Condoleezza Rice has excelled as a diplomat, political scientist, and concert pianist. Her achievements run the gamut from helping to oversee the collapse of communism in Europe and the decline of the Soviet Union, to working to protect the country in the aftermath of 9-11, to becoming only the second woman - and the first black woman ever -- to serve as Secretary of State.
But until she was 25 she never learned to swim.
Not because she wouldn't have loved to, but because when she was a little girl in Birmingham, Alabama, Commissioner of Public Safety Bull Connor decided he'd rather shut down the city's pools than give black citizens access.
Throughout the 1950's, Birmingham's black middle class largely succeeded in insulating their children from the most corrosive effects of racism, providing multiple support systems to ensure the next generation would live better than the last. But by 1963, when Rice was applying herself to her fourth grader's lessons, the situation had grown intolerable. Birmingham was an environment where blacks were expected to keep their head down and do what they were told -- or face violent consequences. That spring two bombs exploded in Rice’s neighborhood amid a series of chilling Klu Klux Klan attacks. Months later, four young girls lost their lives in a particularly vicious bombing.
So how was Rice able to achieve what she ultimately did?
Her father, John, a minister and educator, instilled a love of sports and politics. Her mother, a teacher, developed Condoleezza’s passion for piano and exposed her to the fine arts. From both, Rice learned the value of faith in the face of hardship and the importance of giving back to the community. Her parents’ fierce unwillingness to set limits propelled her to the venerable halls of Stanford University, where she quickly rose through the ranks to become the university’s second-in-command. An expert in Soviet and Eastern European Affairs, she played a leading role in U.S. policy as the Iron Curtain fell and the Soviet Union disintegrated. Less than a decade later, at the apex of the hotly contested 2000 presidential election, she received the exciting news – just shortly before her father’s death – that she would go on to the White House as the first female National Security Advisor.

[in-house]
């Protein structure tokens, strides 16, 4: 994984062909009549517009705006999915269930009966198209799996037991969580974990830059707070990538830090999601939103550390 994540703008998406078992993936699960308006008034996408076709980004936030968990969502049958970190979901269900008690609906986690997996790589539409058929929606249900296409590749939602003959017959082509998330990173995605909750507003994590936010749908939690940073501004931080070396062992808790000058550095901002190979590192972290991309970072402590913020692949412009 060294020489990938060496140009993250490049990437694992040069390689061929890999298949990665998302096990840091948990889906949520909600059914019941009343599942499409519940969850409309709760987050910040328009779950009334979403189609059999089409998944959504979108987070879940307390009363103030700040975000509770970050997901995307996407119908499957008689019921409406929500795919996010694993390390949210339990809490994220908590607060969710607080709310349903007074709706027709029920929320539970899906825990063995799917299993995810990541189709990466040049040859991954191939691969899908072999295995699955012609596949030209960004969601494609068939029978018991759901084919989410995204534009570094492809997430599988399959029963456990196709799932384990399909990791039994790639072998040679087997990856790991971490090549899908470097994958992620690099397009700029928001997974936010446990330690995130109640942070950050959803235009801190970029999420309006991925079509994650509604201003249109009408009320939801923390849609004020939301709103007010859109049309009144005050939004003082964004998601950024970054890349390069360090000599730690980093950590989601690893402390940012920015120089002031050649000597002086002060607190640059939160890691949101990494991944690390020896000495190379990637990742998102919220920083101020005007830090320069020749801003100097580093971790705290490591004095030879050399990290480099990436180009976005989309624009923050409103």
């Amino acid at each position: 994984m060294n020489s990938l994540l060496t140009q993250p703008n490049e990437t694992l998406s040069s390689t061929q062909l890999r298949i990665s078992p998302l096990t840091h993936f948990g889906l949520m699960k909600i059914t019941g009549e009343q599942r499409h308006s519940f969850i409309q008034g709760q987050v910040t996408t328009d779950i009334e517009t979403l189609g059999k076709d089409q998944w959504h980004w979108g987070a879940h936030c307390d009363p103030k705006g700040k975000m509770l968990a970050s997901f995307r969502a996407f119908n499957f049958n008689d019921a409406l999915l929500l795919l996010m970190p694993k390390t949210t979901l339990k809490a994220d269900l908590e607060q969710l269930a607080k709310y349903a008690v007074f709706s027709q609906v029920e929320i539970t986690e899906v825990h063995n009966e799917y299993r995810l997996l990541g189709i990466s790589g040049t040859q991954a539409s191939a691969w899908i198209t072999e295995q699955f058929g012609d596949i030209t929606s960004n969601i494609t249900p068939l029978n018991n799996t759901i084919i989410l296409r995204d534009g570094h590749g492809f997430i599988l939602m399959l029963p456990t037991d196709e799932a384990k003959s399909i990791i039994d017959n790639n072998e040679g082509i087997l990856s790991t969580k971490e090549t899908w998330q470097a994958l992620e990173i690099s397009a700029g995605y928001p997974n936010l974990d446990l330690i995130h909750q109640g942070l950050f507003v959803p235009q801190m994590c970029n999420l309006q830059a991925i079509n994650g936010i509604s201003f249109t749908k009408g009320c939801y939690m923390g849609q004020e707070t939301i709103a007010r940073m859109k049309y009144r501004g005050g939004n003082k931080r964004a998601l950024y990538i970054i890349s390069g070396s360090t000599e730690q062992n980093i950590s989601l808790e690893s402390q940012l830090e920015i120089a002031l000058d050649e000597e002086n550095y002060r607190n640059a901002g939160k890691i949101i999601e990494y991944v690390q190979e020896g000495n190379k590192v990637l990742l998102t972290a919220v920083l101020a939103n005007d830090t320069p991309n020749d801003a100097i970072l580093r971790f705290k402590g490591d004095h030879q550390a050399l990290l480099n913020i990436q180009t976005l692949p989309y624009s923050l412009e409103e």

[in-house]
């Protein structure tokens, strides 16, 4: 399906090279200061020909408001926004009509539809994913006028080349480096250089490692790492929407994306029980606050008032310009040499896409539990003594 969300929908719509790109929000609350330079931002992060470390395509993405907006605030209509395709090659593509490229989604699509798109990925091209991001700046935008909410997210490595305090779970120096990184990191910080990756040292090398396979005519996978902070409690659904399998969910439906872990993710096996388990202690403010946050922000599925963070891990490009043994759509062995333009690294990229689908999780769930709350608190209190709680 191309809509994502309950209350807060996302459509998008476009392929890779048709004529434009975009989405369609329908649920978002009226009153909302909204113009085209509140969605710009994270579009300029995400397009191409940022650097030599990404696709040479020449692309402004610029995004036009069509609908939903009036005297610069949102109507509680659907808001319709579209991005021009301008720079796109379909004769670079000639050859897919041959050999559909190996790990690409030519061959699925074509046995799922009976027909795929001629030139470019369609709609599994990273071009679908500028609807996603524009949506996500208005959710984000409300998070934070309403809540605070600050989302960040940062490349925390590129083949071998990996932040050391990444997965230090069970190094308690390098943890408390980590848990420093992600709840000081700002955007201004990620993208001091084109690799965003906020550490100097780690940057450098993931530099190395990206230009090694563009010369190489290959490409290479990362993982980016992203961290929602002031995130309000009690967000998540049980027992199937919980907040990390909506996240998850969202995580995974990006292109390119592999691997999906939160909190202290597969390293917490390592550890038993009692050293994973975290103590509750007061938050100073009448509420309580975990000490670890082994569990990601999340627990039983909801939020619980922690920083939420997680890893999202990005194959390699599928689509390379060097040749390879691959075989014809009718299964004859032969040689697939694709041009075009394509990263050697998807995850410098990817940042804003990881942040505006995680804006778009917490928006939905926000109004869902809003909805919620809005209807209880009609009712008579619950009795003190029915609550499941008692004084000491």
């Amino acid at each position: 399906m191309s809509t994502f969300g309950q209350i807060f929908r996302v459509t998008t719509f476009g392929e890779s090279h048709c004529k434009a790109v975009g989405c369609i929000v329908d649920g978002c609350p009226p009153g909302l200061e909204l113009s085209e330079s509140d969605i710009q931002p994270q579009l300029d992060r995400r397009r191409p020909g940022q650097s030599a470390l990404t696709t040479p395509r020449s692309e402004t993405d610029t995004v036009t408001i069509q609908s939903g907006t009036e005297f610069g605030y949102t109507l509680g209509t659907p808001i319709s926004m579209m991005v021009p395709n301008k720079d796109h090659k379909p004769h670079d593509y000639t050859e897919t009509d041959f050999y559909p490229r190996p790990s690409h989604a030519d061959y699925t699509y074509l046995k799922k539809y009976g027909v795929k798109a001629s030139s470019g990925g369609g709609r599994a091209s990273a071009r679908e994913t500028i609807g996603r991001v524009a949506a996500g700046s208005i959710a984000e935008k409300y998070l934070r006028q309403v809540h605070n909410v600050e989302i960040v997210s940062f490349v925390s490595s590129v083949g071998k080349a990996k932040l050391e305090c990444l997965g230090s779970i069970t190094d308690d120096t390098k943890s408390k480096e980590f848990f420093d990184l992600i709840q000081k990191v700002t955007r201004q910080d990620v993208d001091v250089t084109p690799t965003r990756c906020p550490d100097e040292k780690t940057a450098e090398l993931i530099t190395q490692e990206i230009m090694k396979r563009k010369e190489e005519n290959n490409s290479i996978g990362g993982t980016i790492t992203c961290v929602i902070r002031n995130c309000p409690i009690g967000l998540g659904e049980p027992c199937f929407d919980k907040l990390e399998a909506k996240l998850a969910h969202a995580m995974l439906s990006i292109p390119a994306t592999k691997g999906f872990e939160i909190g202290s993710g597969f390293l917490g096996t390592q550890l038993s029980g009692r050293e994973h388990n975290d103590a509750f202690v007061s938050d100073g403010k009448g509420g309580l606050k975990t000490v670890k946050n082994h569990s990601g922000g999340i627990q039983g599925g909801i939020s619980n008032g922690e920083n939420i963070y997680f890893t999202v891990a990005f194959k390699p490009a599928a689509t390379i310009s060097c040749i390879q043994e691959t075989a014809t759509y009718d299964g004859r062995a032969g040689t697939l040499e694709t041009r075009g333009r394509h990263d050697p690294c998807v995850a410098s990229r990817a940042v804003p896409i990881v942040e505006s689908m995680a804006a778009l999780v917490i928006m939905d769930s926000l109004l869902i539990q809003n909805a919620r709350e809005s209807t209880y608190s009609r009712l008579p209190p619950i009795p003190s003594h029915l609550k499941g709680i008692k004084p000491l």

As comfortable describing lighthearted family moments as she is recalling the poignancy of her mother’s cancer battle and the heady challenge of going toe-to-toe with Soviet leaders, Rice holds nothing back in this remarkably candid telling. This is the story of Condoleezza Rice that has never been told, not that of an ultra-accomplished world leader, but of a little girl – and a young woman -- trying to find her place in a sometimes hostile world and of two exceptional parents, and an extended family and community, that made all the difference.
About the Author
Condoleezza Rice is Provost and Professor of Political Science, Stanford University.
"[Features] prose so spare it lays bare a child’s pain…full of raw vignettes, episodes that should jolt our post-racial sensibilities…[The book shows that] the key to Rice’s composure in office – which was a mix of womanly grace and analytical rigor – lies in the manner in which she was raised. In this, America owes a debt to John and Angelena Rice, parents extraordinarily pushy, parents extraordinarily brave."
—Wall Street Journal
“Surprisingly engrossing…One senses a romantic softness at the core of the steely woman Americans met during her years of public service. Rice’s reverence of her parents is touching, as is her abiding love for the Titusville of her youth.”
“Pays tribute to the people who truly shaped her [and] sets the record straight on aspects of her life that often flirt with myth.”
“An origins story…teeming with fascinating detail.”
—New York Times
“A thrilling, inspiring life of achievement.”
“A frank, poignant and loving portrait of a family that maintained its closeness through cancer, death, career ups and downs, and turbulent change in American society.”
“Vivid and heartfelt writing…Rice’s graceful memoir is a personal, multigenerational look into her own, and our country’s, past…Highly recommended.”
"In this remarkably clear-eyed and candid autobiography, Rice focuses instead on her fascinating coming-of-age during the stormy civil rights years in Birmingham, Alabama."